I’ve attended numerous events at Doug Fluhrer Park and appreciate that its location is critical to the growing vitality of the area.  I also know the importance of Belle Park and of Belle Island (where my kids went to day camp).  Protecting and improving our waterfront and waterfront area parks for full use as parks for walking, cycling, community events or just being with each other and nature without being dissected by a full street should be a high priority or those other activities aren’t likely to be enjoyed. My understanding is that this same message has been what the public has communicated almost exclusively to the consultants.

It is great that the city hired consultants to complete a North King’s Town visioning study and report which recognized the importance of walking and cycling in the area, but I was very disappointed that the draft report does not reflect the strong neighbourhood opposition to the Wellington Street Extension.  In all of the meetings I attended, this is what was said again and again: “No Wellington Street Extension!”

I would like to suggest a symbolic change be made on page 6. This is where the list of Community Stakeholders appears and I was struck by the fact that it begins like this: “Landowners • Developers •    Land development professionals •    Real estate brokers •    Property owners…” Not until the middle of the list do we see “Residents of North King’s Town” and “Indigenous Community Stakeholders”. And nowhere does it list Residents of Kingston. Now perhaps the list was just randomly generated, or perhaps it reflects the numbers of submissions from these groups? Or does it unintentionally reflect the priority we tend to give to these voices? (Landowners and developers topping the list)  I suggest that this list be rewritten so that the City’s report puts the voices of the people who live here front and centre.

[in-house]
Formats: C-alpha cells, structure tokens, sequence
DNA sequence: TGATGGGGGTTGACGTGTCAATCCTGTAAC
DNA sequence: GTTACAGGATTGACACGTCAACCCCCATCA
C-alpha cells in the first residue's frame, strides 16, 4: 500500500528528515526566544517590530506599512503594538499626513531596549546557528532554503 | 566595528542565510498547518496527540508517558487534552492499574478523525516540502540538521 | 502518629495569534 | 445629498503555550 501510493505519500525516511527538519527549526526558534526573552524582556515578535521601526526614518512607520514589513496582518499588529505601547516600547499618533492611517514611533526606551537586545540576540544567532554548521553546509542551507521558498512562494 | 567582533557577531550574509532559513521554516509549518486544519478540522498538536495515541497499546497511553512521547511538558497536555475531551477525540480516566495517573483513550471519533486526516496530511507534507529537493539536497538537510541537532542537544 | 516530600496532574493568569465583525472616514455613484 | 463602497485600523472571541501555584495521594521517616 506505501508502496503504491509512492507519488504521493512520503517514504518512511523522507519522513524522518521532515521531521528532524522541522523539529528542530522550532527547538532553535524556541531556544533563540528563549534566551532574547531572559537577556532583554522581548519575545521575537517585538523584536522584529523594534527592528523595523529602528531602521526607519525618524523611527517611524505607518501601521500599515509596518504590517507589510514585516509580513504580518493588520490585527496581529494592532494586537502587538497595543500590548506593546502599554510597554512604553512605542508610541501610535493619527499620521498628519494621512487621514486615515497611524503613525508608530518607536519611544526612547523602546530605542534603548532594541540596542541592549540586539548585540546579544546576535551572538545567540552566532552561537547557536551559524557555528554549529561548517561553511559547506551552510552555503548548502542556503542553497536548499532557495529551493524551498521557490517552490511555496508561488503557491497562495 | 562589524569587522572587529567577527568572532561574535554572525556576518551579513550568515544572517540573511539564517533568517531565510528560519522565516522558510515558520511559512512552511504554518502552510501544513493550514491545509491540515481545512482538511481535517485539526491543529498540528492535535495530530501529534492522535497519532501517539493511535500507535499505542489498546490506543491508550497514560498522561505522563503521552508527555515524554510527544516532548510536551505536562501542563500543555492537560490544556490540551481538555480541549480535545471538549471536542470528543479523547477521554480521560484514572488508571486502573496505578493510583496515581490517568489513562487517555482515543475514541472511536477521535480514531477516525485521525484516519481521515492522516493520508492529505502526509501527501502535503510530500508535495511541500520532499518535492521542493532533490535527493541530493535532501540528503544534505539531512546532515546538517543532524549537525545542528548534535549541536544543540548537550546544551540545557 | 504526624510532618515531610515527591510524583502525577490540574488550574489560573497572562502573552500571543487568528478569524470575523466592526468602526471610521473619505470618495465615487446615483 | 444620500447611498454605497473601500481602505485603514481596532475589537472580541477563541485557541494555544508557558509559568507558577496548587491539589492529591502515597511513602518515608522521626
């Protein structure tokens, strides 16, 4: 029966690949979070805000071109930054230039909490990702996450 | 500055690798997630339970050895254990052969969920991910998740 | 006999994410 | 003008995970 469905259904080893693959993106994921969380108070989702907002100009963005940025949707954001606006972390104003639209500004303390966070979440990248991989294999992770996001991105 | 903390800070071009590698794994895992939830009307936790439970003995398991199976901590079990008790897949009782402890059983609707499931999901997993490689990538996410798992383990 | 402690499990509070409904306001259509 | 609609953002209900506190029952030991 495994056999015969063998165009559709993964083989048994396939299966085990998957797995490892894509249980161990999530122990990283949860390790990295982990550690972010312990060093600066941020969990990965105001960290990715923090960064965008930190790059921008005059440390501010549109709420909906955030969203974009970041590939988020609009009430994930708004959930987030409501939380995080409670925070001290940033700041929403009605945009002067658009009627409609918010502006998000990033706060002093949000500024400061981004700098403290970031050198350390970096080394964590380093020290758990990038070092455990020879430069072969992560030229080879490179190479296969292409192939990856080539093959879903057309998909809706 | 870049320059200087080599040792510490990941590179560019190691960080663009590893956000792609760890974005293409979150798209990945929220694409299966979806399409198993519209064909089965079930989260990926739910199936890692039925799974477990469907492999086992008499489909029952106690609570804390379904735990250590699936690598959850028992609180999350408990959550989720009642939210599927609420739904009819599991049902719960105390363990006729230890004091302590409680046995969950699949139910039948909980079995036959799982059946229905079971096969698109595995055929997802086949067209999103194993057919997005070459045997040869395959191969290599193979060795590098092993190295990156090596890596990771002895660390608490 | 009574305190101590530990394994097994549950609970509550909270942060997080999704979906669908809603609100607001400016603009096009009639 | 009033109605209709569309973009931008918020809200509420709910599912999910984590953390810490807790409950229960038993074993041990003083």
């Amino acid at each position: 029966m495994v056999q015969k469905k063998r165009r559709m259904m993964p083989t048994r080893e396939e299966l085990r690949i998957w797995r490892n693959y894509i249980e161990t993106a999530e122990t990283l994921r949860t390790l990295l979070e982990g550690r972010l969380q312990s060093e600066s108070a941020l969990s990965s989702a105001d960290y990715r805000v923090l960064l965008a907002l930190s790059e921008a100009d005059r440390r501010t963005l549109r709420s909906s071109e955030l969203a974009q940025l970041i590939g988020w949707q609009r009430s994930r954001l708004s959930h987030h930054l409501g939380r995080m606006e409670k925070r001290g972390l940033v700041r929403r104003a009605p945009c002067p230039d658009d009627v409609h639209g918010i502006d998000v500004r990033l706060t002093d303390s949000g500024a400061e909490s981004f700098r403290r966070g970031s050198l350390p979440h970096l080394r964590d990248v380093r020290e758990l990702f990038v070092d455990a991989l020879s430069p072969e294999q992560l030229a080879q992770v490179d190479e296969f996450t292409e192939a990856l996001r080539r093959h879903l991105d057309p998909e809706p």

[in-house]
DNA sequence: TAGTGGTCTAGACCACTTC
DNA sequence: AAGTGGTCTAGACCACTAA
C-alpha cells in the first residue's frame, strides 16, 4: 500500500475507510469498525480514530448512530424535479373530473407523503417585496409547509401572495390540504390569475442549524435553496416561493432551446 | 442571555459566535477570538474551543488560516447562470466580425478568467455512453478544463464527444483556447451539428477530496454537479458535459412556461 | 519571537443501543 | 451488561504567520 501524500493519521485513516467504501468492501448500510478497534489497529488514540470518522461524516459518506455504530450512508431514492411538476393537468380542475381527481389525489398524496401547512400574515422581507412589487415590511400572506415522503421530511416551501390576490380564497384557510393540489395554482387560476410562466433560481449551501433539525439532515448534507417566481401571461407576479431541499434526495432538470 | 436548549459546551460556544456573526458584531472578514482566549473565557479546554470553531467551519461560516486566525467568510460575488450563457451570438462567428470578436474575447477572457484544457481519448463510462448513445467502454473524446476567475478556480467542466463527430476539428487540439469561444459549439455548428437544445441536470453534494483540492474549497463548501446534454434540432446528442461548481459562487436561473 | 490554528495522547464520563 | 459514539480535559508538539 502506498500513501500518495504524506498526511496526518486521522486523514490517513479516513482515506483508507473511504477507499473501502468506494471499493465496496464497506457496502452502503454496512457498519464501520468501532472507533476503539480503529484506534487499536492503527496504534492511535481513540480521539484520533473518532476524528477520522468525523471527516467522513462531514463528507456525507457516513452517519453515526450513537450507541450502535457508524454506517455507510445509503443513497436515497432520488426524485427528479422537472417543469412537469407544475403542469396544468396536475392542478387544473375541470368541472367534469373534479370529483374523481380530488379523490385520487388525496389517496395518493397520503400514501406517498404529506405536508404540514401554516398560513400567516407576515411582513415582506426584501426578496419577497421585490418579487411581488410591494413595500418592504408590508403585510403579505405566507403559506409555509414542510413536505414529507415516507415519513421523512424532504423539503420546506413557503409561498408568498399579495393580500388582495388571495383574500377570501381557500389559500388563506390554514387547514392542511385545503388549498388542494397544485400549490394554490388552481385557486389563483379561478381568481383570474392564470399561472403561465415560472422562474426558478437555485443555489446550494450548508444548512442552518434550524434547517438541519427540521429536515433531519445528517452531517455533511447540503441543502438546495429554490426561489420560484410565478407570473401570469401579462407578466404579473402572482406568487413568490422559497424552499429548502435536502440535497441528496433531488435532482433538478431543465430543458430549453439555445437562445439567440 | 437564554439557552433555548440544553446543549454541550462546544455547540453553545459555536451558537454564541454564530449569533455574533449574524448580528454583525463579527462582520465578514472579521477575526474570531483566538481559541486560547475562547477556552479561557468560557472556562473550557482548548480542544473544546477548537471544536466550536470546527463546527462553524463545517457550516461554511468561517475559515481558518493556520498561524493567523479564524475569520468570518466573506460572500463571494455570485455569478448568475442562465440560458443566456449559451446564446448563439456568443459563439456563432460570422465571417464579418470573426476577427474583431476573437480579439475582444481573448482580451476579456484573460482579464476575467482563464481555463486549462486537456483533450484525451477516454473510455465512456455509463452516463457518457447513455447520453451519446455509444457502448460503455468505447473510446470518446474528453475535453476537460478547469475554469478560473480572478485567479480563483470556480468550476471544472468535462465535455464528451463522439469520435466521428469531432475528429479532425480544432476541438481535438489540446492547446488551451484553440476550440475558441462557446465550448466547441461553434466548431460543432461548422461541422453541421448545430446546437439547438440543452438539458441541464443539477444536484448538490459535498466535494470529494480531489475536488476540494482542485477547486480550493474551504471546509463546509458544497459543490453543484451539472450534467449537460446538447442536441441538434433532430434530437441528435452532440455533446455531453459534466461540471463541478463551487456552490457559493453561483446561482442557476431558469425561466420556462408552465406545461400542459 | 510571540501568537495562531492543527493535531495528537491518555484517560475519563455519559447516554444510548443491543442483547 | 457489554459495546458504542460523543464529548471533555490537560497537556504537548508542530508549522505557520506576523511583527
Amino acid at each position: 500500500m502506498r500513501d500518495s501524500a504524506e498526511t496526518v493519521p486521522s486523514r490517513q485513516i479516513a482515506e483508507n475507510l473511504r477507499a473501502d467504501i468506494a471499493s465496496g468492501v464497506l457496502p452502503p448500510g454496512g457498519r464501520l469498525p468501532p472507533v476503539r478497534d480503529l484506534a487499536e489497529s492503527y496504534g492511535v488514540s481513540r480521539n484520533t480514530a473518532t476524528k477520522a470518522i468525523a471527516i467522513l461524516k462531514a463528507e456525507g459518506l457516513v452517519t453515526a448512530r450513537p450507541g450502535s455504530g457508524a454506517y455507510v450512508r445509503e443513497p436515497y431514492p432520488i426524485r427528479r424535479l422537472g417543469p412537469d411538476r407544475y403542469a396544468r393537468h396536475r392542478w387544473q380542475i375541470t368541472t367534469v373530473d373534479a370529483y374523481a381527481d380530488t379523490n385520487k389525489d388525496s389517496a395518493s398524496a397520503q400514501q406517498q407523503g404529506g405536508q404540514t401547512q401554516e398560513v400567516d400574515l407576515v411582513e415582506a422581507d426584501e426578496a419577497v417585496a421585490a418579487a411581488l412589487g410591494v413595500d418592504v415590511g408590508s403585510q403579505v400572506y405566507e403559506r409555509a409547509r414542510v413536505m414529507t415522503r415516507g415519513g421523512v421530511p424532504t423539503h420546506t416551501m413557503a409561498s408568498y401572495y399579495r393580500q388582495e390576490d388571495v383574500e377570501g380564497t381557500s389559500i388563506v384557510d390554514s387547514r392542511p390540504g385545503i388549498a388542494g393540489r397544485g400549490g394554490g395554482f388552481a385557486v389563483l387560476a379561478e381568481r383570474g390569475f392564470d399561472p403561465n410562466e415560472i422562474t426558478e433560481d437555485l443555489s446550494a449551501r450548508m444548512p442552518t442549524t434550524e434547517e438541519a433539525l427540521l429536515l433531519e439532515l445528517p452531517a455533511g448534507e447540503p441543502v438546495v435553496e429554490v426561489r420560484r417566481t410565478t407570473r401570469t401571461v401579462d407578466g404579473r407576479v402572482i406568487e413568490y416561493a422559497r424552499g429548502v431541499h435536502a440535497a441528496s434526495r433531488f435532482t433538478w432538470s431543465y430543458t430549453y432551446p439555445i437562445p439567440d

I attended various public consultations and most of what was said was that people opposed the WSE.  Yet again, developers and business owners were not present at these meetings. This is an ongoing challenge and reproduces the notion that certain people with power get a back door to city hall and never have to publicly disclose their interests. A transparent consultation has been a concern for many residents. It would strengthen the public’s relationship with the city for the Planning Department and Dialog to disclose who you spoke to and the data gleaned from these consultations.